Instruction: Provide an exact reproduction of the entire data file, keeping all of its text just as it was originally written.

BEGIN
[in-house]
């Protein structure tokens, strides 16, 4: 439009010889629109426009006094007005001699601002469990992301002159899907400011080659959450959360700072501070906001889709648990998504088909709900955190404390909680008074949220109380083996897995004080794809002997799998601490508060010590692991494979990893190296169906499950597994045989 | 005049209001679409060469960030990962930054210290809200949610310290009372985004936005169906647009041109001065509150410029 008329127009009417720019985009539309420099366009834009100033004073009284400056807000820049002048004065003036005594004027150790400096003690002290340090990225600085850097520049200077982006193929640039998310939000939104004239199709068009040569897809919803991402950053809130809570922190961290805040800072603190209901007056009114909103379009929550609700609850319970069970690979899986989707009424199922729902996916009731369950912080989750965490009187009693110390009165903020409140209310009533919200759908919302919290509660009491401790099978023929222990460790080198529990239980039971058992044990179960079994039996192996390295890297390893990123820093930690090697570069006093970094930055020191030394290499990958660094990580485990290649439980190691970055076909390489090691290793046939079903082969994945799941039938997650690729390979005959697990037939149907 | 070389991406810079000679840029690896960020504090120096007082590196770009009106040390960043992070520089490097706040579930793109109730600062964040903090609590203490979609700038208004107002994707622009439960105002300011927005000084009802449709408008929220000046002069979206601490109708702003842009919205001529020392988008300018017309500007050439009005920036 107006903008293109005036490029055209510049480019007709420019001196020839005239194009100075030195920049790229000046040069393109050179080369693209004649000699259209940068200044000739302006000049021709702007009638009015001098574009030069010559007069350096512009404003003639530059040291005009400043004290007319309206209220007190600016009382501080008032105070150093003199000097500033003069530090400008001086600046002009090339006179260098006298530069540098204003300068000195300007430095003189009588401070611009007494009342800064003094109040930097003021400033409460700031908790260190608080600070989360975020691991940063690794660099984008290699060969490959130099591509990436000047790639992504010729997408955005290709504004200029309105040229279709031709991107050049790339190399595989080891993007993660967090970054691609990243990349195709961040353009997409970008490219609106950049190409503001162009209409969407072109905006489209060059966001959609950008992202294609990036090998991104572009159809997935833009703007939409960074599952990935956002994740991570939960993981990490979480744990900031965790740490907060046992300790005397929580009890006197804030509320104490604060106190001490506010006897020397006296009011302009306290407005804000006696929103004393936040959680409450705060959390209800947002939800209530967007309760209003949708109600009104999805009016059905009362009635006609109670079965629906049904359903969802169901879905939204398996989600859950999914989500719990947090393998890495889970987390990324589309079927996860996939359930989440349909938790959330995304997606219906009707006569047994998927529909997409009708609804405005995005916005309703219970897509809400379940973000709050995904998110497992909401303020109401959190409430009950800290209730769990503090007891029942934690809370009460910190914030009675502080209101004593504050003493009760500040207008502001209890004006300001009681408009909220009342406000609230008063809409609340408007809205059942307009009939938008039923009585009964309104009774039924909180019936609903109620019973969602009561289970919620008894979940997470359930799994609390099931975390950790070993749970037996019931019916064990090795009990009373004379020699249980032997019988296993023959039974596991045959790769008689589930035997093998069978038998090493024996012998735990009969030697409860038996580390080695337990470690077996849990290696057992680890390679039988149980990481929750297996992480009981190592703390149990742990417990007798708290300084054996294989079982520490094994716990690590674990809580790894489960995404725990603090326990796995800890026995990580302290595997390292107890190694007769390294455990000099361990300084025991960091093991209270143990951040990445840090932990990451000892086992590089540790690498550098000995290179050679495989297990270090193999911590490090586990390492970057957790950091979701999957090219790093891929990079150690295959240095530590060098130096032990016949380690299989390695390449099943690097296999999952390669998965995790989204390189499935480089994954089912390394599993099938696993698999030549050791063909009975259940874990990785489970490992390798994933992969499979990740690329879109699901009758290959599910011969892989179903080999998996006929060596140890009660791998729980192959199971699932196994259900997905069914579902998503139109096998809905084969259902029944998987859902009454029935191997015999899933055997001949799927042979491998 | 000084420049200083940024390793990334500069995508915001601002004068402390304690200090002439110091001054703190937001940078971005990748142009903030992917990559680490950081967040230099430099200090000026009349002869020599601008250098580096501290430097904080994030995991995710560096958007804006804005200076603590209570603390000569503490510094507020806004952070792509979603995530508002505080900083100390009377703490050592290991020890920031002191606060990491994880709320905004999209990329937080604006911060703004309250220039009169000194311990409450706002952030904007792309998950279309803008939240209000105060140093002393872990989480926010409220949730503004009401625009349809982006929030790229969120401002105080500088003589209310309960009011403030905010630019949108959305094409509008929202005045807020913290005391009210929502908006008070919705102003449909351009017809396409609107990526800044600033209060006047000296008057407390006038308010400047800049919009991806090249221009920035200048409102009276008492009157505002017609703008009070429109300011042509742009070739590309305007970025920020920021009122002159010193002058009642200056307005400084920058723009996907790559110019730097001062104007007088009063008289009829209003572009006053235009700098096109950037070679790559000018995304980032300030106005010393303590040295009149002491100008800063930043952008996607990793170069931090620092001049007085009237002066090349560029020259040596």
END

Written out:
[in-house]
């Protein structure tokens, strides 16, 4: 439009010889629109426009006094007005001699601002469990992301002159899907400011080659959450959360700072501070906001889709648990998504088909709900955190404390909680008074949220109380083996897995004080794809002997799998601490508060010590692991494979990893190296169906499950597994045989 | 005049209001679409060469960030990962930054210290809200949610310290009372985004936005169906647009041109001065509150410029 008329127009009417720019985009539309420099366009834009100033004073009284400056807000820049002048004065003036005594004027150790400096003690002290340090990225600085850097520049200077982006193929640039998310939000939104004239199709068009040569897809919803991402950053809130809570922190961290805040800072603190209901007056009114909103379009929550609700609850319970069970690979899986989707009424199922729902996916009731369950912080989750965490009187009693110390009165903020409140209310009533919200759908919302919290509660009491401790099978023929222990460790080198529990239980039971058992044990179960079994039996192996390295890297390893990123820093930690090697570069006093970094930055020191030394290499990958660094990580485990290649439980190691970055076909390489090691290793046939079903082969994945799941039938997650690729390979005959697990037939149907 | 070389991406810079000679840029690896960020504090120096007082590196770009009106040390960043992070520089490097706040579930793109109730600062964040903090609590203490979609700038208004107002994707622009439960105002300011927005000084009802449709408008929220000046002069979206601490109708702003842009919205001529020392988008300018017309500007050439009005920036 107006903008293109005036490029055209510049480019007709420019001196020839005239194009100075030195920049790229000046040069393109050179080369693209004649000699259209940068200044000739302006000049021709702007009638009015001098574009030069010559007069350096512009404003003639530059040291005009400043004290007319309206209220007190600016009382501080008032105070150093003199000097500033003069530090400008001086600046002009090339006179260098006298530069540098204003300068000195300007430095003189009588401070611009007494009342800064003094109040930097003021400033409460700031908790260190608080600070989360975020691991940063690794660099984008290699060969490959130099591509990436000047790639992504010729997408955005290709504004200029309105040229279709031709991107050049790339190399595989080891993007993660967090970054691609990243990349195709961040353009997409970008490219609106950049190409503001162009209409969407072109905006489209060059966001959609950008992202294609990036090998991104572009159809997935833009703007939409960074599952990935956002994740991570939960993981990490979480744990900031965790740490907060046992300790005397929580009890006197804030509320104490604060106190001490506010006897020397006296009011302009306290407005804000006696929103004393936040959680409450705060959390209800947002939800209530967007309760209003949708109600009104999805009016059905009362009635006609109670079965629906049904359903969802169901879905939204398996989600859950999914989500719990947090393998890495889970987390990324589309079927996860996939359930989440349909938790959330995304997606219906009707006569047994998927529909997409009708609804405005995005916005309703219970897509809400379940973000709050995904998110497992909401303020109401959190409430009950800290209730769990503090007891029942934690809370009460910190914030009675502080209101004593504050003493009760500040207008502001209890004006300001009681408009909220009342406000609230008063809409609340408007809205059942307009009939938008039923009585009964309104009774039924909180019936609903109620019973969602009561289970919620008894979940997470359930799994609390099931975390950790070993749970037996019931019916064990090795009990009373004379020699249980032997019988296993023959039974596991045959790769008689589930035997093998069978038998090493024996012998735990009969030697409860038996580390080695337990470690077996849990290696057992680890390679039988149980990481929750297996992480009981190592703390149990742990417990007798708290300084054996294989079982520490094994716990690590674990809580790894489960995404725990603090326990796995800890026995990580302290595997390292107890190694007769390294455990000099361990300084025991960091093991209270143990951040990445840090932990990451000892086992590089540790690498550098000995290179050679495989297990270090193999911590490090586990390492970057957790950091979701999957090219790093891929990079150690295959240095530590060098130096032990016949380690299989390695390449099943690097296999999952390669998965995790989204390189499935480089994954089912390394599993099938696993698999030549050791063909009975259940874990990785489970490992390798994933992969499979990740690329879109699901009758290959599910011969892989179903080999998996006929060596140890009660791998729980192959199971699932196994259900997905069914579902998503139109096998809905084969259902029944998987859902009454029935191997015999899933055997001949799927042979491998 | 000084420049200083940024390793990334500069995508915001601002004068402390304690200090002439110091001054703190937001940078971005990748142009903030992917990559680490950081967040230099430099200090000026009349002869020599601008250098580096501290430097904080994030995991995710560096958007804006804005200076603590209570603390000569503490510094507020806004952070792509979603995530508002505080900083100390009377703490050592290991020890920031002191606060990491994880709320905004999209990329937080604006911060703004309250220039009169000194311990409450706002952030904007792309998950279309803008939240209000105060140093002393872990989480926010409220949730503004009401625009349809982006929030790229969120401002105080500088003589209310309960009011403030905010630019949108959305094409509008929202005045807020913290005391009210929502908006008070919705102003449909351009017809396409609107990526800044600033209060006047000296008057407390006038308010400047800049919009991806090249221009920035200048409102009276008492009157505002017609703008009070429109300011042509742009070739590309305007970025920020920021009122002159010193002058009642200056307005400084920058723009996907790559110019730097001062104007007088009063008289009829209003572009006053235009700098096109950037070679790559000018995304980032300030106005010393303590040295009149002491100008800063930043952008996607990793170069931090620092001049007085009237002066090349560029020259040596």